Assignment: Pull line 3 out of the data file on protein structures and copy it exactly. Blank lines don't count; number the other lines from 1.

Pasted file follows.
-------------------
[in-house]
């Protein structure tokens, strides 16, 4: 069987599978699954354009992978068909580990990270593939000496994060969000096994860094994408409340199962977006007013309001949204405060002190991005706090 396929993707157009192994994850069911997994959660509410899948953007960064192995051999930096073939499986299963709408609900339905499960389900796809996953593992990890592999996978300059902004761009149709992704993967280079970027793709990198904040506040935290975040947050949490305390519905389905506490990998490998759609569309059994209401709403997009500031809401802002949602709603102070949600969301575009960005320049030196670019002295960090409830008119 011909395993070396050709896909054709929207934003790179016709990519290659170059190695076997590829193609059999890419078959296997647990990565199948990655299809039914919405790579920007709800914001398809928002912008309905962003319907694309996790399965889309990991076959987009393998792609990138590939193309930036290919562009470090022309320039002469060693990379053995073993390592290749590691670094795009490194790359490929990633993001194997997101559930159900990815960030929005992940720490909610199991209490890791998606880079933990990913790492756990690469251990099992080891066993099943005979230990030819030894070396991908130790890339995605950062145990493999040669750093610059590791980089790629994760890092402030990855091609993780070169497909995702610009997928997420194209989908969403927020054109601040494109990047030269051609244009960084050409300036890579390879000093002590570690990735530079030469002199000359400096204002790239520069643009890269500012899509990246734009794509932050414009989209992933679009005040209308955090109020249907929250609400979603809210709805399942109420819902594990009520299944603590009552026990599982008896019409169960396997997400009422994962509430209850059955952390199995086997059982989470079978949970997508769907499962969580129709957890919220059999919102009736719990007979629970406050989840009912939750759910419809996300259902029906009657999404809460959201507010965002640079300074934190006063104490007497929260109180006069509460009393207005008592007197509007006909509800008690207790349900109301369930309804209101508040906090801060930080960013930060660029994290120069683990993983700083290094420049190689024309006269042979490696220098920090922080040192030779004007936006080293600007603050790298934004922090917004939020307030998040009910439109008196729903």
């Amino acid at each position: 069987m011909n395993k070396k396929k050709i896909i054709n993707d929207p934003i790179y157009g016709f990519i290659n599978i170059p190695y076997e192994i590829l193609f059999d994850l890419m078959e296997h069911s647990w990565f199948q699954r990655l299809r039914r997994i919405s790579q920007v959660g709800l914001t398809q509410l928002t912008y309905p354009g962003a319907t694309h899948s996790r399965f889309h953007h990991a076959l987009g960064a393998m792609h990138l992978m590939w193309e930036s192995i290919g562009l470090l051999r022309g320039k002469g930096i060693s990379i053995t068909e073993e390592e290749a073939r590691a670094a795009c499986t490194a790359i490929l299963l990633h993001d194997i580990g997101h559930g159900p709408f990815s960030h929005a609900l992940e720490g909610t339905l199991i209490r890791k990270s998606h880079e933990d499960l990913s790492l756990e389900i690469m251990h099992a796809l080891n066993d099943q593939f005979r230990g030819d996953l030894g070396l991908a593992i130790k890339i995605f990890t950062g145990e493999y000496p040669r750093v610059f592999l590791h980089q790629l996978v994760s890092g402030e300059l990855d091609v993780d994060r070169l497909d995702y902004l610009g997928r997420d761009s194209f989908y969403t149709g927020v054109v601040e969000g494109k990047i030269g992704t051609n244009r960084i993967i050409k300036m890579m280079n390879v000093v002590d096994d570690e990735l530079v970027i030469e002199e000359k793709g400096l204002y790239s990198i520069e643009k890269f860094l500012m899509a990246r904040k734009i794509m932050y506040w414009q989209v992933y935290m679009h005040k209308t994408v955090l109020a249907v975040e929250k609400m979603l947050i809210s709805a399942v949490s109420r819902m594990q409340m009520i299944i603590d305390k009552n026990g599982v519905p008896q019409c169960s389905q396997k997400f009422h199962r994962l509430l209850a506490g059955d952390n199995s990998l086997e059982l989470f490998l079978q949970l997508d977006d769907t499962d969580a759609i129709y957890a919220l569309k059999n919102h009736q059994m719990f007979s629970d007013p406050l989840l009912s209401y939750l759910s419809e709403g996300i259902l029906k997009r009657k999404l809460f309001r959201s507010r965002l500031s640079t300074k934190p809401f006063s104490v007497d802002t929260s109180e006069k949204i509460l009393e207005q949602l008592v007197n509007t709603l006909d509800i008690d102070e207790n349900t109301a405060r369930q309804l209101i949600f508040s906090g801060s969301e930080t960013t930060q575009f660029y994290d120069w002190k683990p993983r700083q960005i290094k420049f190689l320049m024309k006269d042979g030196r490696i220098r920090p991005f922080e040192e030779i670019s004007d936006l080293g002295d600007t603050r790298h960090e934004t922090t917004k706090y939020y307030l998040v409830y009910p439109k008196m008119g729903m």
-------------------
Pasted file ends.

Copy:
């Amino acid at each position: 069987m011909n395993k070396k396929k050709i896909i054709n993707d929207p934003i790179y157009g016709f990519i290659n599978i170059p190695y076997e192994i590829l193609f059999d994850l890419m078959e296997h069911s647990w990565f199948q699954r990655l299809r039914r997994i919405s790579q920007v959660g709800l914001t398809q509410l928002t912008y309905p354009g962003a319907t694309h899948s996790r399965f889309h953007h990991a076959l987009g960064a393998m792609h990138l992978m590939w193309e930036s192995i290919g562009l470090l051999r022309g320039k002469g930096i060693s990379i053995t068909e073993e390592e290749a073939r590691a670094a795009c499986t490194a790359i490929l299963l990633h993001d194997i580990g997101h559930g159900p709408f990815s960030h929005a609900l992940e720490g909610t339905l199991i209490r890791k990270s998606h880079e933990d499960l990913s790492l756990e389900i690469m251990h099992a796809l080891n066993d099943q593939f005979r230990g030819d996953l030894g070396l991908a593992i130790k890339i995605f990890t950062g145990e493999y000496p040669r750093v610059f592999l590791h980089q790629l996978v994760s890092g402030e300059l990855d091609v993780d994060r070169l497909d995702y902004l610009g997928r997420d761009s194209f989908y969403t149709g927020v054109v601040e969000g494109k990047i030269g992704t051609n244009r960084i993967i050409k300036m890579m280079n390879v000093v002590d096994d570690e990735l530079v970027i030469e002199e000359k793709g400096l204002y790239s990198i520069e643009k890269f860094l500012m899509a990246r904040k734009i794509m932050y506040w414009q989209v992933y935290m679009h005040k209308t994408v955090l109020a249907v975040e929250k609400m979603l947050i809210s709805a399942v949490s109420r819902m594990q409340m009520i299944i603590d305390k009552n026990g599982v519905p008896q019409c169960s389905q396997k997400f009422h199962r994962l509430l209850a506490g059955d952390n199995s990998l086997e059982l989470f490998l079978q949970l997508d977006d769907t499962d969580a759609i129709y957890a919220l569309k059999n919102h009736q059994m719990f007979s629970d007013p406050l989840l009912s209401y939750l759910s419809e709403g996300i259902l029906k997009r009657k999404l809460f309001r959201s507010r965002l500031s640079t300074k934190p809401f006063s104490v007497d802002t929260s109180e006069k949204i509460l009393e207005q949602l008592v007197n509007t709603l006909d509800i008690d102070e207790n349900t109301a405060r369930q309804l209101i949600f508040s906090g801060s969301e930080t960013t930060q575009f660029y994290d120069w002190k683990p993983r700083q960005i290094k420049f190689l320049m024309k006269d042979g030196r490696i220098r920090p991005f922080e040192e030779i670019s004007d936006l080293g002295d600007t603050r790298h960090e934004t922090t917004k706090y939020y307030l998040v409830y009910p439109k008196m008119g729903m």